“Those who set out to silence those voices do not understand the meaning of America — or how it becomes a better place. […] There is a better way — the way of empathy, and shared commitment, and bold action, and a peace rooted in justice. I am confident that together, Americans will choose the better way.”
As the chorus of forceful critiques started to box the president in politically, Defense Secretary Mark Esper, who was heavily criticized for urging governors during a White House conference call on Monday to “dominate the battlespace,” held a press conference Wednesday where he put himself at odds with the president.
“The option to use active duty forces in a law enforcement role should only be used as a matter of last resort, and only in the most urgent and dire of situations,” Esper said. “We are not in one of those situations now. I do not support invoking the Insurrection Act.”
At a press briefing later that day, White House press secretary Kayleigh McEnany told reporters, “As of right now, Secretary Esper is still Secretary Esper, and should the president lose faith, we will all learn about that in the future.”
On Tuesday, Chairman of the Joint Chiefs of Staff General Mark A. Milley distributed a memo to all of the service chiefs and combatant commanders, urging them to “remain committed to our national values and principles embedded in the Constitution.”
Next to Milley’s signature block, the memo carried a handwritten message: “We all committed our lives to the idea that is America—we will stay true to that oath and the American people.”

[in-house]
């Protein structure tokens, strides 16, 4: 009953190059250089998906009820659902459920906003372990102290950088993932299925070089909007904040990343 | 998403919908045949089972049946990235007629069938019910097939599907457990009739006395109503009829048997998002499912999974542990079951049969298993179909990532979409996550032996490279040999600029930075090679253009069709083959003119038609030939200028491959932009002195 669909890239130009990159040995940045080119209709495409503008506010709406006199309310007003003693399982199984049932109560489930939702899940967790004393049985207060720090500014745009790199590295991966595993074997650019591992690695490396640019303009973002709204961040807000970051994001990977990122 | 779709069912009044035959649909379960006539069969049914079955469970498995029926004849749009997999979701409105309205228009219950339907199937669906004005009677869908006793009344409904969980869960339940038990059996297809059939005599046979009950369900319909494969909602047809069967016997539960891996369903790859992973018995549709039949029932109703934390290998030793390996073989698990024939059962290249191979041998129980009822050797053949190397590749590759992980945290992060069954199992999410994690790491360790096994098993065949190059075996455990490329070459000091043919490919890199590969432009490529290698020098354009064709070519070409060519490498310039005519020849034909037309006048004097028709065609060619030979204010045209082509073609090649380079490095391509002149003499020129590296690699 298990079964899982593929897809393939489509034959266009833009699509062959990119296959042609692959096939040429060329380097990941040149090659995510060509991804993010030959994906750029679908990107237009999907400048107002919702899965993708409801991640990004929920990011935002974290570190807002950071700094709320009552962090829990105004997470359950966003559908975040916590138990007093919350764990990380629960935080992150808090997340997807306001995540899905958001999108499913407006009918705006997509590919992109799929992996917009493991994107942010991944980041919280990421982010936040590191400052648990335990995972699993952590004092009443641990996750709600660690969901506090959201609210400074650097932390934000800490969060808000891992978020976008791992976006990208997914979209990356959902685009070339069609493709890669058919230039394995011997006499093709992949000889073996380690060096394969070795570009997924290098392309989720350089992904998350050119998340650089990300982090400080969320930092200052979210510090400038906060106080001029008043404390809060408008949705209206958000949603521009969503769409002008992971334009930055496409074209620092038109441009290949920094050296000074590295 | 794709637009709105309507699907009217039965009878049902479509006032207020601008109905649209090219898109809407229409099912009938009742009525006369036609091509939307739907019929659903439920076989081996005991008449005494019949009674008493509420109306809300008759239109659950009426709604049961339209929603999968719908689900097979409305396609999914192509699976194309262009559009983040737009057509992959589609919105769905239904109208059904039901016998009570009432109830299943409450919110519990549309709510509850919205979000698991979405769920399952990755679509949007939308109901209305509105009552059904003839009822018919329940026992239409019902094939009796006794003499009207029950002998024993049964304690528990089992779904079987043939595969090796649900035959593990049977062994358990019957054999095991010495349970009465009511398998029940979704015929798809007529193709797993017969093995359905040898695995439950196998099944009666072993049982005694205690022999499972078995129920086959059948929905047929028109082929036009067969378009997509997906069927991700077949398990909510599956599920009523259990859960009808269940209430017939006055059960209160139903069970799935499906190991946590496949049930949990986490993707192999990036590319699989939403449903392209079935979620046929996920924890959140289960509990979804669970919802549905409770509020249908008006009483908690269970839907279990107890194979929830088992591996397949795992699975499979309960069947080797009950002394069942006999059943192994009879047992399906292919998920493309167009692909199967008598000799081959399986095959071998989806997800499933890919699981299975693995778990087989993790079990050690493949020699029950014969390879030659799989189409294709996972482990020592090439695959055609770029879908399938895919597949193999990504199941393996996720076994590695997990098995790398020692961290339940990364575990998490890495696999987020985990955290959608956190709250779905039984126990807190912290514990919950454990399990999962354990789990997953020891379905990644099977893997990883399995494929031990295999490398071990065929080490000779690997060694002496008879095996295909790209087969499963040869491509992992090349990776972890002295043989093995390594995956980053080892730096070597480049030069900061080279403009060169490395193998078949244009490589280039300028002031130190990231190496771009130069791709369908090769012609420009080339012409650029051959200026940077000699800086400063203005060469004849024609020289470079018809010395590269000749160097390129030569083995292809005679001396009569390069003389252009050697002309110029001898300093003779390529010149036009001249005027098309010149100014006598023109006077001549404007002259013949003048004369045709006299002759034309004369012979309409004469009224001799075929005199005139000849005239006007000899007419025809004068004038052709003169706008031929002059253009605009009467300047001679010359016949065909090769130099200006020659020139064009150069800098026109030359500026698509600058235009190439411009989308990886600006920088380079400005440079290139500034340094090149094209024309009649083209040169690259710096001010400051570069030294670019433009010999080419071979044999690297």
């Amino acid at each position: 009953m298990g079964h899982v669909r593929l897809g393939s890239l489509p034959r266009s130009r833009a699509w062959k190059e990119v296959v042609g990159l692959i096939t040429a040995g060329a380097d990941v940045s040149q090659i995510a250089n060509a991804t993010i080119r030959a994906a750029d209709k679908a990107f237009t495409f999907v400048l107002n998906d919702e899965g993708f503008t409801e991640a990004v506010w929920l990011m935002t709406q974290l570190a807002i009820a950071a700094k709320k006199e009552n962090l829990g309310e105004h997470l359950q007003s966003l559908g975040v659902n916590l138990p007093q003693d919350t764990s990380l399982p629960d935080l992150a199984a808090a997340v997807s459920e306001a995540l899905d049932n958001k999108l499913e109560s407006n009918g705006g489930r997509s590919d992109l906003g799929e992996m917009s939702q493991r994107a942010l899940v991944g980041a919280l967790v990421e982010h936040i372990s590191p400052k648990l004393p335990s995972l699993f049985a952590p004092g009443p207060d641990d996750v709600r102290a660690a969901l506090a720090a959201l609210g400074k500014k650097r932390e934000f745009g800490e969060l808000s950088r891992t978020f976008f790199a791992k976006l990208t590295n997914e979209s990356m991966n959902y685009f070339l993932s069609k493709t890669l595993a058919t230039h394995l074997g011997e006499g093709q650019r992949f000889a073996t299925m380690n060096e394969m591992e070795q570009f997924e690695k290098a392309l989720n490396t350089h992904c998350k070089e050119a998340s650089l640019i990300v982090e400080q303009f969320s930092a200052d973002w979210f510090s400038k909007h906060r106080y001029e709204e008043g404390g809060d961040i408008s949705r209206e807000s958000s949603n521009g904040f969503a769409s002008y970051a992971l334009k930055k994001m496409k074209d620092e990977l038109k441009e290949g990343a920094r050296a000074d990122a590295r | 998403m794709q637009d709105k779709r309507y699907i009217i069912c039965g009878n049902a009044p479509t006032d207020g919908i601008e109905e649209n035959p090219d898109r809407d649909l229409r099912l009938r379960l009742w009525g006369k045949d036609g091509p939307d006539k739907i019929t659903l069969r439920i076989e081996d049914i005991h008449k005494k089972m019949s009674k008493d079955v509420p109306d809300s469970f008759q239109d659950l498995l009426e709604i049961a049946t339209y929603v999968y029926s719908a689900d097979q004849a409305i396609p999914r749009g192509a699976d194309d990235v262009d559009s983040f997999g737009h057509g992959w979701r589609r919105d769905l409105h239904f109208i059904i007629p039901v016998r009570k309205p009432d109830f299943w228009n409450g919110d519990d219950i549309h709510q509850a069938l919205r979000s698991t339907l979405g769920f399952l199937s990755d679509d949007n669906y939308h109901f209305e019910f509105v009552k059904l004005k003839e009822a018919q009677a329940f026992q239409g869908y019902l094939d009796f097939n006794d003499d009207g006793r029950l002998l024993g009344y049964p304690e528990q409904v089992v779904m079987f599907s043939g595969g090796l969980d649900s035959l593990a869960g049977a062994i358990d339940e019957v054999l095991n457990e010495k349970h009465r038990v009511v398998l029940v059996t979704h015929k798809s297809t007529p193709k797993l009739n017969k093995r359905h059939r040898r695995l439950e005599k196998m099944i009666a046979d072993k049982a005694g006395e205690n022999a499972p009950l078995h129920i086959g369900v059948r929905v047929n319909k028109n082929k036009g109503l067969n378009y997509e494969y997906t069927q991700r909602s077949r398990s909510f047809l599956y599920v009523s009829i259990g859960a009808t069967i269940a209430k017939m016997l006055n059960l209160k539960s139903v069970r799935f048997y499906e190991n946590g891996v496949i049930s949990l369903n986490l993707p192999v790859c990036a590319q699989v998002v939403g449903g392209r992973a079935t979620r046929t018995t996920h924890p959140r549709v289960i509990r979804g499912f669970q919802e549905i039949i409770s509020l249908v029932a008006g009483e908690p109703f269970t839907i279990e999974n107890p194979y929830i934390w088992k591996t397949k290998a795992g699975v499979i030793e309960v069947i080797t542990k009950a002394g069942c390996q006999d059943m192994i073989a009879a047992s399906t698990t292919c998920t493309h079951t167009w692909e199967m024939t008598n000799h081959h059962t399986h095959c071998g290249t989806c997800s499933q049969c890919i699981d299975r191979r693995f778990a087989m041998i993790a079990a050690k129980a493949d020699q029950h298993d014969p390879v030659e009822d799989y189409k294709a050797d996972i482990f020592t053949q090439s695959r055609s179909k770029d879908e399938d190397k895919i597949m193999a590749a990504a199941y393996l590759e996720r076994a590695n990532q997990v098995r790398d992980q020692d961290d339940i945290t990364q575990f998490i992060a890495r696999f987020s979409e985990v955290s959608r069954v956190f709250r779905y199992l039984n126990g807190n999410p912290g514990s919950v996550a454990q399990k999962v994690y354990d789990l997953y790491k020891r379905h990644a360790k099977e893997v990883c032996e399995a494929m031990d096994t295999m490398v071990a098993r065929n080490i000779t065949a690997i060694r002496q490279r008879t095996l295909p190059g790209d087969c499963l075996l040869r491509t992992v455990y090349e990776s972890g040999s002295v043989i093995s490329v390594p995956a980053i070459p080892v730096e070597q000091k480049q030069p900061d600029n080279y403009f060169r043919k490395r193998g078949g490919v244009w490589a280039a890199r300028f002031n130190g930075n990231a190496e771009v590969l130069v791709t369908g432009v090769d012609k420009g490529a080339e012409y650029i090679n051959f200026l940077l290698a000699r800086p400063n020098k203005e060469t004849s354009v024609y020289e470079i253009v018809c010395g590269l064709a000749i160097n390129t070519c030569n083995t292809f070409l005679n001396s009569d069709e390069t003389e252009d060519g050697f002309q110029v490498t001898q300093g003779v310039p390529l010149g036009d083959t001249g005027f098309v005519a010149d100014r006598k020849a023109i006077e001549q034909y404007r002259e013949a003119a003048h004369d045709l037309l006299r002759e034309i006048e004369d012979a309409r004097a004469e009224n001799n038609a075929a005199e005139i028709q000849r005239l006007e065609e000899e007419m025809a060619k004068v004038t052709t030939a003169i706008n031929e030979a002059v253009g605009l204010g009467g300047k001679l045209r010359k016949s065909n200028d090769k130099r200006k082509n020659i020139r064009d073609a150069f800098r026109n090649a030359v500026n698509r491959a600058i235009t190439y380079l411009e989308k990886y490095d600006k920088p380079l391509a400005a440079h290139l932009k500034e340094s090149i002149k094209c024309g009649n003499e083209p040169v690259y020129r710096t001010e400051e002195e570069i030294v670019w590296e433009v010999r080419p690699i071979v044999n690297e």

Mattis was uncharacteristically forceful in his critique Wednesday. He left no room for ambiguity in his attack of the president’s rhetoric and actions.
“We can come through this trying time stronger, and with a renewed sense of purpose and respect for one another,” he wrote. “We know that we are better than the abuse of executive authority that we witnessed in Lafayette Square. We must reject and hold accountable those in office who would make a mockery of our Constitution. At the same time, we must remember Lincoln’s ‘better angels,’ and listen to them, as we work to unite.
“Only by adopting a new path—which means, in truth, returning to the original path of our founding ideals—will we again be a country admired and respected at home and abroad.”
The president responded to Mattis’ statement on Facebook:
“Probably the only thing Barack Obama and I have in common is that we both had the honor of firing Jim Mattis, the world’s most overrated General. I asked for his letter of resignation, & felt great about it. His nickname was ‘Chaos’, which I didn’t like, & changed it to ‘Mad Dog.’ His primary strength was not military, but rather personal public relations. I gave him a new life, things to do, and battles to win, but he seldom ‘brought home the bacon’. I didn’t like his ‘leadership’ style or much else about him, and many others agree. Glad he is gone!”
CHAOS, the old call sign given to him as a colonel, stands for “colonel has an outstanding solution.” Mattis famously dislikes the “Mad Dog” moniker, which did not originate with the president.
Ethan E. Rocke is a contributor and former senior editor for Coffee or Die Magazine, a New York Times bestselling author, and award-winning photographer and filmmaker. He is a veteran of the US Army and Marine Corps. His work has been published in Maxim Magazine, American Legion Magazine, and many others. He is co-author of The Last Punisher: A SEAL Team THREE Sniper’s True Account of the Battle of Ramadi.